Here in Australia, the ASX has not released stand-alone guidance on the role of social media on company disclosure, with listed companies just required to act in accordance with the general disclosure requirements in the ASX Listing Rules.  There are a few parts of the Listing Rules that are particularly relevant (and becoming more so). Firstly, the Listing Rules only allow companies to release price sensitive information through other channels after it has been given to the ASX and the company has received confirmation that the ASX has released it to the market.  This rule prevents companies from releasing information on social media before it’s up on the ASX screens.  In summary, if a company wants to tweet “Failing [competitor] has lost ANOTHER contract to us. SAD!!” and that was price sensitive, they really ought to post it on the ASX market announcement platform first.

Secondly, the carve-outs to continuous disclosure (most commonly “incomplete proposal” or “insufficiently definite”) rely entirely on the information still being confidential.  Where the information has become public through social media (say a Facebook rumour about a pending takeover), the information has to be immediately disclosed to the ASX.

Lastly, where wild rumours about a company are circulating on social media, including blogs, chat sites, Facebook, Twitter, anything, the ASX can determine that a “false market” has arisen (i.e., there is a risk that people may be trading on fake news or alternative facts).  The ASX can then require the company to correct the rumour (even if wholly inaccurate) in a timely manner to end the false market (i.e., where the misinformation is compromising proper price discovery).  Considering that the Listing Rules aim to ensure an efficient, competitive and informed market, ASX takes the view that preventing and responding to false markets is critical.  If a company is unable to put out an announcement in a timely manner to correct the false market, the ASX can put it into trading halt.  Media organisations, for example, that aren’t actually failing might want to have an announcement ready in case the rumours of their demise get out of control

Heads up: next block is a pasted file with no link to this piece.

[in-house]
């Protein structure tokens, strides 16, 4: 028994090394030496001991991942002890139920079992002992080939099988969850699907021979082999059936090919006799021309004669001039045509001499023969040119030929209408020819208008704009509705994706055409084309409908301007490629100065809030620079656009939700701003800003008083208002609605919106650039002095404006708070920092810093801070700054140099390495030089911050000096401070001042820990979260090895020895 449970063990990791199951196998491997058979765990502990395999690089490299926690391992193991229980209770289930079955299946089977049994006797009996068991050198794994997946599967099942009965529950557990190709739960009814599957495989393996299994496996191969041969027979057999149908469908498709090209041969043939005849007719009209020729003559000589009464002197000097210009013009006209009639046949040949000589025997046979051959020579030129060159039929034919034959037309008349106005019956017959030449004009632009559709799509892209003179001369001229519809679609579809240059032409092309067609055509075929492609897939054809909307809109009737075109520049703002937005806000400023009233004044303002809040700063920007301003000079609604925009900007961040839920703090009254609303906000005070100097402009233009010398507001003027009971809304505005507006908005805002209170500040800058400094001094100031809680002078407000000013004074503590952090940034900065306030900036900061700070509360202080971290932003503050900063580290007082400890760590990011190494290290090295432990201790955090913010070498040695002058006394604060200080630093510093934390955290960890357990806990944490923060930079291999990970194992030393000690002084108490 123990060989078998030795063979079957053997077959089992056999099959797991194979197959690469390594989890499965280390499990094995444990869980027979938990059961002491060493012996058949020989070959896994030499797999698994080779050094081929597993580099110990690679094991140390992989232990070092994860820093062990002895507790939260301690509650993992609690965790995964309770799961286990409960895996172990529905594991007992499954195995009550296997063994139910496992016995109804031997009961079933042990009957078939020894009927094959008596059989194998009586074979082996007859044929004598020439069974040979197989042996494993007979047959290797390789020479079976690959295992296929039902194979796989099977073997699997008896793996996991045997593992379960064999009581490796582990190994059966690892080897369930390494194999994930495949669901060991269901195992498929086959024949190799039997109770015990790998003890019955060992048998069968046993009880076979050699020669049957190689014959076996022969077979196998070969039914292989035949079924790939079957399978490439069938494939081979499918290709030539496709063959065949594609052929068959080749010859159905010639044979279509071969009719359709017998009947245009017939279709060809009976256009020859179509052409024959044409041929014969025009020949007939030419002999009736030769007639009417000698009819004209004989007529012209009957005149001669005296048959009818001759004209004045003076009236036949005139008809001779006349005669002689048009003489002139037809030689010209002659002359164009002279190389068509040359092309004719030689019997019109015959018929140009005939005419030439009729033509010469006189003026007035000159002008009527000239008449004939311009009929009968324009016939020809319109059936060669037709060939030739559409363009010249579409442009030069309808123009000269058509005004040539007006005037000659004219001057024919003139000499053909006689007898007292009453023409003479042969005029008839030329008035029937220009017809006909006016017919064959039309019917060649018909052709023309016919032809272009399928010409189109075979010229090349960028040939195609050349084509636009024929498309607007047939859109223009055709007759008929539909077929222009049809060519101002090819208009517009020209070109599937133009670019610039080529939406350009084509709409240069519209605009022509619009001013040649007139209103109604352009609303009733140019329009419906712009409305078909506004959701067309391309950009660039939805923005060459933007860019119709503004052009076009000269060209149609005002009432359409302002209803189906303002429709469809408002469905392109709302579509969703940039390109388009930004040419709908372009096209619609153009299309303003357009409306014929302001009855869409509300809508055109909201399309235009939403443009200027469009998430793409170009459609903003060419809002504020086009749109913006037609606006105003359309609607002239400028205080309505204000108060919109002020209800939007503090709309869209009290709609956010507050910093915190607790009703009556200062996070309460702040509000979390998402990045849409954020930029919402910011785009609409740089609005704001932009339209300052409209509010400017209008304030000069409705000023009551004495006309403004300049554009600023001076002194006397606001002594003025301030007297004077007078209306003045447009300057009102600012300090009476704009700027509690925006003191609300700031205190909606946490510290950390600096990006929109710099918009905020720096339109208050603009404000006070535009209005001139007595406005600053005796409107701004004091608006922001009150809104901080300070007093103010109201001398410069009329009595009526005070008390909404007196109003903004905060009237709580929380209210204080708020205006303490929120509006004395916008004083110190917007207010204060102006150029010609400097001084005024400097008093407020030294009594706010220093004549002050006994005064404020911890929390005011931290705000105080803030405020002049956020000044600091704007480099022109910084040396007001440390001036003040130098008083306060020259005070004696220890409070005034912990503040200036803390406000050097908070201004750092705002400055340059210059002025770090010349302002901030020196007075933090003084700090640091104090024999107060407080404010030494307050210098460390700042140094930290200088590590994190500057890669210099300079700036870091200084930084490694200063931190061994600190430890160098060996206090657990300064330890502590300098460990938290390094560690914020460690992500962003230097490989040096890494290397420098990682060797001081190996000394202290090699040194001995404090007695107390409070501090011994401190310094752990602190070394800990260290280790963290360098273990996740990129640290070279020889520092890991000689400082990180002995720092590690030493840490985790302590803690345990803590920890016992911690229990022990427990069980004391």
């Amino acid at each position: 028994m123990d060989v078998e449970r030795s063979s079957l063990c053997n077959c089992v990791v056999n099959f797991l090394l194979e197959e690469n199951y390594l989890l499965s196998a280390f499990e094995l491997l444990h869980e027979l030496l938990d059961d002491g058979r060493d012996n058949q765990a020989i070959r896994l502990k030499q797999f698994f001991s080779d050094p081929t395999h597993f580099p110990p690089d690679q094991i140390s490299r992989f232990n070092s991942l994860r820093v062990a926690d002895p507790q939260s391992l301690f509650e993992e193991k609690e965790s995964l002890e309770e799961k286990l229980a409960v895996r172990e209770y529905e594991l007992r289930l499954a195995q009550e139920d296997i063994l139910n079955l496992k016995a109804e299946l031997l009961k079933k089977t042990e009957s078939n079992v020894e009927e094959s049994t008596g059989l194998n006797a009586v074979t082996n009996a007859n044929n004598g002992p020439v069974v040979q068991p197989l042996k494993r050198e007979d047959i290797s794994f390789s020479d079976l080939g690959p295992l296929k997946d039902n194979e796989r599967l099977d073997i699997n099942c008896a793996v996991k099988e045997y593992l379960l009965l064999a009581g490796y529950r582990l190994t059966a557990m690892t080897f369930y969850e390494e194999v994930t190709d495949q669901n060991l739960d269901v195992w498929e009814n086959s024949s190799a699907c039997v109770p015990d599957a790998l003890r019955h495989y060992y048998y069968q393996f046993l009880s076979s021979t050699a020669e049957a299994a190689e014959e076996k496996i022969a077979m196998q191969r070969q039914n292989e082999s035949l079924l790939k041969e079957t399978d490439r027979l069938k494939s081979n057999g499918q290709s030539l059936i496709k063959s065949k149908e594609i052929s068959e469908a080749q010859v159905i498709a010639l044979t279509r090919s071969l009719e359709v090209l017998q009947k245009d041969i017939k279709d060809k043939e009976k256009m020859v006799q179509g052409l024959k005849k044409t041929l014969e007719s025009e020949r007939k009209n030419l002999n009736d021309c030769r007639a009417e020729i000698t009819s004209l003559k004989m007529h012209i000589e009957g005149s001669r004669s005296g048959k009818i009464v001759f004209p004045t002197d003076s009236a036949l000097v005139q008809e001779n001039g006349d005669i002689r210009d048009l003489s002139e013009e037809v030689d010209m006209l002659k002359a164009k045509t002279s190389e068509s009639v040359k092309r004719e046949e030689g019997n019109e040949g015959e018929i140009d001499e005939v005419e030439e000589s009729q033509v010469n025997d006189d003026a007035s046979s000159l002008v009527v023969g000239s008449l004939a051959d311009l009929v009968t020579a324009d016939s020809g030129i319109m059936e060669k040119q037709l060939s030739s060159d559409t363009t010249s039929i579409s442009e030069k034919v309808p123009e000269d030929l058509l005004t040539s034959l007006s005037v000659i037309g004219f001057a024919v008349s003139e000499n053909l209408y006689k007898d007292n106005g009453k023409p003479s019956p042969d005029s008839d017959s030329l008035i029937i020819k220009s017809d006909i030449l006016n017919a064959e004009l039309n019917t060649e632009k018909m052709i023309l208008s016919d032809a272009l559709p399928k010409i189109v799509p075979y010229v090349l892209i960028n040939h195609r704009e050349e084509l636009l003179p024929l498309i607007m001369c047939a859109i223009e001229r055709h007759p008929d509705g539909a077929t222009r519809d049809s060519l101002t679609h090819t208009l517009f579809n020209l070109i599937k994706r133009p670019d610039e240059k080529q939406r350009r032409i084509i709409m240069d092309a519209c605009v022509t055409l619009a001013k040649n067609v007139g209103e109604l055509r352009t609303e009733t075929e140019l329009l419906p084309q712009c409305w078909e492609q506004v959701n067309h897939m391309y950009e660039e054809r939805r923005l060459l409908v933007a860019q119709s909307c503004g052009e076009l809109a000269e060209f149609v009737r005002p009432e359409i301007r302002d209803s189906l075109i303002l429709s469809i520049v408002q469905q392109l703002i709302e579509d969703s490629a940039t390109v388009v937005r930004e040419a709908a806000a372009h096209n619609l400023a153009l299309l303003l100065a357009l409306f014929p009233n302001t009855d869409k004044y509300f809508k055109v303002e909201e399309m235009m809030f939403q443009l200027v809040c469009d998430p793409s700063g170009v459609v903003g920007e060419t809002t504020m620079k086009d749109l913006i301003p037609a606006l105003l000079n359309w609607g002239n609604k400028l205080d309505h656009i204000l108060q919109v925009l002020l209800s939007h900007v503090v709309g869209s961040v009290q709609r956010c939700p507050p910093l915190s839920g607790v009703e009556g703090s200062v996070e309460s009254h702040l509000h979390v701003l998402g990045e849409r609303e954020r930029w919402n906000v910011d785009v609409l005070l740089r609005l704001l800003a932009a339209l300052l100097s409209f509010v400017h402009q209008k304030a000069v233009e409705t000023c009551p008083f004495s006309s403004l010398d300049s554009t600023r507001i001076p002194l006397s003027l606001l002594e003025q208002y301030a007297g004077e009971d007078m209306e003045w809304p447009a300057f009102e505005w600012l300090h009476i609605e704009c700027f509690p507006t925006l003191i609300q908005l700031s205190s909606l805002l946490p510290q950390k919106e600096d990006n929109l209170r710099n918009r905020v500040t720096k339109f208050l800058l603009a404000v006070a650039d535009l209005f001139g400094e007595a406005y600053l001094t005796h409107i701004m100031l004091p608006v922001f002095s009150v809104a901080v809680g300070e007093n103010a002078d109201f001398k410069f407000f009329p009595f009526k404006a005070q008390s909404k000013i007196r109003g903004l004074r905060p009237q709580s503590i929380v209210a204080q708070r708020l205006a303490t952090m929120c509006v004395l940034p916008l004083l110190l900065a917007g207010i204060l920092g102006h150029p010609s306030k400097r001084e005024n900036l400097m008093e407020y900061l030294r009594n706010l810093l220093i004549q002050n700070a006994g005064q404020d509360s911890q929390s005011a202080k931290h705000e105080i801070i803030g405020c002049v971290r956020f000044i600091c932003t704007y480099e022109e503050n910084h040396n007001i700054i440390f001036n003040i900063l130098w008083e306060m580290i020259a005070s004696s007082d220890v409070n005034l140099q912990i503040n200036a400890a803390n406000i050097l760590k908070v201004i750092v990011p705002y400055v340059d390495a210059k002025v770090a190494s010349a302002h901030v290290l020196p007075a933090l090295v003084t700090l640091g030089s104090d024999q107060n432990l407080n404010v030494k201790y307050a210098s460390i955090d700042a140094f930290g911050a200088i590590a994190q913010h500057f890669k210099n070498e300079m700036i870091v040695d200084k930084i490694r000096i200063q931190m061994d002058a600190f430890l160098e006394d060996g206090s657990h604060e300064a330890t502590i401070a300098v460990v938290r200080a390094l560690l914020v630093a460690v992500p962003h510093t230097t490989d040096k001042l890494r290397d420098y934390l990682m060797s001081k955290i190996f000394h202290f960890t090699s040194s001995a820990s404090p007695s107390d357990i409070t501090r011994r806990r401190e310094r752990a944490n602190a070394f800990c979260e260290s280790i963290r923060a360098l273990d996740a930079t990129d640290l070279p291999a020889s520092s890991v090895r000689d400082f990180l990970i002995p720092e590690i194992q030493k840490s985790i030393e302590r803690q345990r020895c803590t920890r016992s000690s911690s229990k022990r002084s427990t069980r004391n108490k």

While we can joke about the role of social media in today’s society, there is no doubt that tech developments (and those still to come) make life under existing continuous disclosure standards tricky.  In a time when the board of Netflix has access to daily viewership and membership figures (in real time), should the market also have access to this information?  Does an abundance of information provide for an efficient market, or instead distort the market?  These questions are even more relevant in the age of high frequency trading, where an ever-growing swarm of traders live and die on share price movements over a millisecond.  Does a director’s duty to act in the best interest of shareholders extend to these nano-traders, who may be shareholders of a company for the blink of an eye?  If so, by not disclosing real time information, could directors be breaching their duties?

Clearly the sensible answer to that question is no. But the rules may need some clarification to give comfort to directors applying that kind of common sense. The principles which our disclosure and governance standards are built upon are sound, however, with ever-advancing technology changing trading and disclosure practices in financial markets, further guidance from regulators would be welcome. For the time being though, we can safely say that social media can be reserved for the Oval Office and not Australian boardrooms.